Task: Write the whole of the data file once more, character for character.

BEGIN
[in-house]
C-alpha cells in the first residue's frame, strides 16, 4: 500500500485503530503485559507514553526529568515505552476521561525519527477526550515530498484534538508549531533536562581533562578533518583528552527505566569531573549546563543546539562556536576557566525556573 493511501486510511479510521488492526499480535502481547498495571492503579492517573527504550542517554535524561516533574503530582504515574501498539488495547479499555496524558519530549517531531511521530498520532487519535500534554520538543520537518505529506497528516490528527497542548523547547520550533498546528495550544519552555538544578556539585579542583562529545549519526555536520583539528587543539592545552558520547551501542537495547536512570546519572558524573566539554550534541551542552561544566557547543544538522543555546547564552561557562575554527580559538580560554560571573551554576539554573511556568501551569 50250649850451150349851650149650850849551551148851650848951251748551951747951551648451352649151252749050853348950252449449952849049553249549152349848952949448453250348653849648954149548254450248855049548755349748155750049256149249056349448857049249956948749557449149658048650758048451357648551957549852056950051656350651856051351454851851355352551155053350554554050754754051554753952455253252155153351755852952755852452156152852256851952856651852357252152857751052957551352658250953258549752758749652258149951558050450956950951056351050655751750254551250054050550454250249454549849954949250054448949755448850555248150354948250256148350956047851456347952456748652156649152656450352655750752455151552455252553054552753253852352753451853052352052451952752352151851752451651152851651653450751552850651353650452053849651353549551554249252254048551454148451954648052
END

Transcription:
[in-house]
C-alpha cells in the first residue's frame, strides 16, 4: 500500500485503530503485559507514553526529568515505552476521561525519527477526550515530498484534538508549531533536562581533562578533518583528552527505566569531573549546563543546539562556536576557566525556573 493511501486510511479510521488492526499480535502481547498495571492503579492517573527504550542517554535524561516533574503530582504515574501498539488495547479499555496524558519530549517531531511521530498520532487519535500534554520538543520537518505529506497528516490528527497542548523547547520550533498546528495550544519552555538544578556539585579542583562529545549519526555536520583539528587543539592545552558520547551501542537495547536512570546519572558524573566539554550534541551542552561544566557547543544538522543555546547564552561557562575554527580559538580560554560571573551554576539554573511556568501551569 50250649850451150349851650149650850849551551148851650848951251748551951747951551648451352649151252749050853348950252449449952849049553249549152349848952949448453250348653849648954149548254450248855049548755349748155750049256149249056349448857049249956948749557449149658048650758048451357648551957549852056950051656350651856051351454851851355352551155053350554554050754754051554753952455253252155153351755852952755852452156152852256851952856651852357252152857751052957551352658250953258549752758749652258149951558050450956950951056351050655751750254551250054050550454250249454549849954949250054448949755448850555248150354948250256148350956047851456347952456748652156649152656450352655750752455151552455252553054552753253852352753451853052352052451952752352151851752451651152851651653450751552850651353650452053849651353549551554249252254048551454148451954648052